Thursday, May 3, 2012

Quod Superest

353     -     354     -     355

Quod Superest
Est iactura gravis quaesitum amittere damno;
Sed tibi cum valeat corpus, superesse putato.

Sad is the fate to lose one's hard-won gains,
But much is saved if only health remains.

To part with what toil won the loss is sore:
Yet think, if health be thine, thou hast full store.

Source: The Distichs of Cato (4th century), 4.36, with English translations by Duff and Chase. Meter: Dactylic Hexameter.

The vocabulary is keyed to the DCC Latin Vocabulary list. There is only one word in this poem that is not on the DCC list:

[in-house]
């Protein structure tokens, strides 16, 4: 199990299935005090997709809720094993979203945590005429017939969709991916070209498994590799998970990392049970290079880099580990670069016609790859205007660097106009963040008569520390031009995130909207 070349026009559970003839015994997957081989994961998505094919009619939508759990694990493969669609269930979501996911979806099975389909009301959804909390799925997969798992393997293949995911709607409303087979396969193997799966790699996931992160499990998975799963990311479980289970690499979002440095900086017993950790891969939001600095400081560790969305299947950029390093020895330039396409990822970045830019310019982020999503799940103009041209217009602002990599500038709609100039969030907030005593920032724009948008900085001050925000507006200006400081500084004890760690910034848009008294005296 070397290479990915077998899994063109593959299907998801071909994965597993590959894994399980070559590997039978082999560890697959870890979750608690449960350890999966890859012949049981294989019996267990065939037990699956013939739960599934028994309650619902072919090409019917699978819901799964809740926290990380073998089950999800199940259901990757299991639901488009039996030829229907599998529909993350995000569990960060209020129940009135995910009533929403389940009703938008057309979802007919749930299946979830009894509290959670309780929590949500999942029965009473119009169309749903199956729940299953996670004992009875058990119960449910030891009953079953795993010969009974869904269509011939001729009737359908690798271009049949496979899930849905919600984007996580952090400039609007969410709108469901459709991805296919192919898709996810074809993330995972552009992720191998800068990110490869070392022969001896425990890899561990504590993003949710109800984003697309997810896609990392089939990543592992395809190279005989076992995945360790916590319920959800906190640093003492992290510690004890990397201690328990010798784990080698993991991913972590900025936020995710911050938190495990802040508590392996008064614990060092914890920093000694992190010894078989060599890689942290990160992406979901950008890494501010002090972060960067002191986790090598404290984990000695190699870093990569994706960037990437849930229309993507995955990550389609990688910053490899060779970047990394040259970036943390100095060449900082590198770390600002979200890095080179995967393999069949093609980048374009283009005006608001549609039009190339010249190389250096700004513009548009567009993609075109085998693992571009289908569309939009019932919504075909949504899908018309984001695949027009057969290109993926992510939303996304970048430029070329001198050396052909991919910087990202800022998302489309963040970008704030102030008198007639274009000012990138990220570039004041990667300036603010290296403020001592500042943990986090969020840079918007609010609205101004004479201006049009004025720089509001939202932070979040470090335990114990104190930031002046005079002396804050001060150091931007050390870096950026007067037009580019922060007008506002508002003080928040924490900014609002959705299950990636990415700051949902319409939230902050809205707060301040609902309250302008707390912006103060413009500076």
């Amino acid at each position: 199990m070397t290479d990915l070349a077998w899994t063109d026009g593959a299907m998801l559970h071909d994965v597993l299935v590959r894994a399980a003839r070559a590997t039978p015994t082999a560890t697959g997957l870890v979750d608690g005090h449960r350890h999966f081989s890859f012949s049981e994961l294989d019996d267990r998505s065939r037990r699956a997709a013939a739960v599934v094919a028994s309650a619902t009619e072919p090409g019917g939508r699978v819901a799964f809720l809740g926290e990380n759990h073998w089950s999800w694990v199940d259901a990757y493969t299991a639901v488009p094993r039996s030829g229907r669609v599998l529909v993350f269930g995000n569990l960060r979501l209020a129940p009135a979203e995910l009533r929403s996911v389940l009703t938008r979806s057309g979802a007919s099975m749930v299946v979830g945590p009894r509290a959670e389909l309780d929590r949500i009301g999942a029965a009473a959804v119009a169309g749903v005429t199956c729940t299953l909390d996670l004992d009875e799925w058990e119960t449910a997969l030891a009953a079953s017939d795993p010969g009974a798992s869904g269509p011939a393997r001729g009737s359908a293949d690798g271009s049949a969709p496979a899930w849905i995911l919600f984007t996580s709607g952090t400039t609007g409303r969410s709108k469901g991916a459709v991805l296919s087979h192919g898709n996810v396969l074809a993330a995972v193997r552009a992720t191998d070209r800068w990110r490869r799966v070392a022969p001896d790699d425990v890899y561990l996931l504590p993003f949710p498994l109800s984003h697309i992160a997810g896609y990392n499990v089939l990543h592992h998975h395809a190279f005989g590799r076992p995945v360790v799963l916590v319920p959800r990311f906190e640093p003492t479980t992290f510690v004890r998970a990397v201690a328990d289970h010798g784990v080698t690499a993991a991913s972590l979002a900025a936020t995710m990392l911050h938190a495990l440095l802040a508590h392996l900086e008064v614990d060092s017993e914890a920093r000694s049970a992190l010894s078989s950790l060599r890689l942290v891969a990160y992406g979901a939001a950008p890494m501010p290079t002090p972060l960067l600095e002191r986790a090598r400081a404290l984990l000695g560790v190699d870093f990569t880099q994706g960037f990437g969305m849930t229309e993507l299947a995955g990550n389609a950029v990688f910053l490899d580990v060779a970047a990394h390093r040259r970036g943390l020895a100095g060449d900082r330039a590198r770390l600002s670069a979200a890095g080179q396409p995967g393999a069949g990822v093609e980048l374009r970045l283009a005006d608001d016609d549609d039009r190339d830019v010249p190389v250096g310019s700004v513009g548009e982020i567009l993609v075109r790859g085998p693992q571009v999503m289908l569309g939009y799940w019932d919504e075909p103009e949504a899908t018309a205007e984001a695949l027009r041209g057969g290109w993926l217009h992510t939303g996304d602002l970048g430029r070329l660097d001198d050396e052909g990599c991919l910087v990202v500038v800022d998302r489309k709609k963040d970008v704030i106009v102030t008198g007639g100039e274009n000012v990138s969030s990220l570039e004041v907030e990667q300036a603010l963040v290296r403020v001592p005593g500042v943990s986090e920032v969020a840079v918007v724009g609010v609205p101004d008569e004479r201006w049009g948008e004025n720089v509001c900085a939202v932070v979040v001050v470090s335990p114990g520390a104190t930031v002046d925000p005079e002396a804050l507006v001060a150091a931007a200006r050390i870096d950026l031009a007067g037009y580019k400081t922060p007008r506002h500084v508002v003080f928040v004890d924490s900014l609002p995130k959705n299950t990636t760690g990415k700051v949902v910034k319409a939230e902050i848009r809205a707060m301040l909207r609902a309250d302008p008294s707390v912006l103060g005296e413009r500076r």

iactūra (iactūrae, f.): loss, damage, expense

āmitto -mittere -mīsī -missum: let go, send away
corpus, corporis n.: body
cum: with (prep. + abl.); when, since, although (conjunction + subj.)
damnum -ī n.: damage, injury
gravis -e: heavy
puto -āre: think, suppose
quaero -ere -sīvī -situm: seek, inquire
sed: but
sum, esse, fuī: be, exist
supersum -esse -fuī: be above; remain, survive
tū tuī tibi tē: you (sing.)
valeo valēre valuī: be strong, excel, be valid, prevail; valē, farewell!